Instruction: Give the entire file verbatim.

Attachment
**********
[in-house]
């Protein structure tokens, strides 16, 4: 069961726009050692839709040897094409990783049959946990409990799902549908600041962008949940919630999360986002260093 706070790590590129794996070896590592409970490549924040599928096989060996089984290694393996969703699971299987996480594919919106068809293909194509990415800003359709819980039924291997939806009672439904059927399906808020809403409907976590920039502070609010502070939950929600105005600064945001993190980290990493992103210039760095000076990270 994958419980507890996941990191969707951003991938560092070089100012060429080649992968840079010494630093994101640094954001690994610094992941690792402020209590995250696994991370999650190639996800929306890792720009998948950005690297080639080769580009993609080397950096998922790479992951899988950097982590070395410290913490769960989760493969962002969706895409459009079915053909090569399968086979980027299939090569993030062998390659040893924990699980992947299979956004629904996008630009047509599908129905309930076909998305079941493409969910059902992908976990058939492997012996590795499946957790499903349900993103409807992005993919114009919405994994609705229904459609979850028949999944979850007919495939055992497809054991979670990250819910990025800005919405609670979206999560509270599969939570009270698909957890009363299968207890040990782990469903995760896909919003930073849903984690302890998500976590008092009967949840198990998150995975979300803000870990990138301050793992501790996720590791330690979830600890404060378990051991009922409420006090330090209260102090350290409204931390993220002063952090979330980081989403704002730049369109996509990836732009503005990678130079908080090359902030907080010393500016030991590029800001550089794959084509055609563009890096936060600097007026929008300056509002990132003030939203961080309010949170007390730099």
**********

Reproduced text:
[in-house]
């Protein structure tokens, strides 16, 4: 069961726009050692839709040897094409990783049959946990409990799902549908600041962008949940919630999360986002260093 706070790590590129794996070896590592409970490549924040599928096989060996089984290694393996969703699971299987996480594919919106068809293909194509990415800003359709819980039924291997939806009672439904059927399906808020809403409907976590920039502070609010502070939950929600105005600064945001993190980290990493992103210039760095000076990270 994958419980507890996941990191969707951003991938560092070089100012060429080649992968840079010494630093994101640094954001690994610094992941690792402020209590995250696994991370999650190639996800929306890792720009998948950005690297080639080769580009993609080397950096998922790479992951899988950097982590070395410290913490769960989760493969962002969706895409459009079915053909090569399968086979980027299939090569993030062998390659040893924990699980992947299979956004629904996008630009047509599908129905309930076909998305079941493409969910059902992908976990058939492997012996590795499946957790499903349900993103409807992005993919114009919405994994609705229904459609979850028949999944979850007919495939055992497809054991979670990250819910990025800005919405609670979206999560509270599969939570009270698909957890009363299968207890040990782990469903995760896909919003930073849903984690302890998500976590008092009967949840198990998150995975979300803000870990990138301050793992501790996720590791330690979830600890404060378990051991009922409420006090330090209260102090350290409204931390993220002063952090979330980081989403704002730049369109996509990836732009503005990678130079908080090359902030907080010393500016030991590029800001550089794959084509055609563009890096936060600097007026929008300056509002990132003030939203961080309010949170007390730099």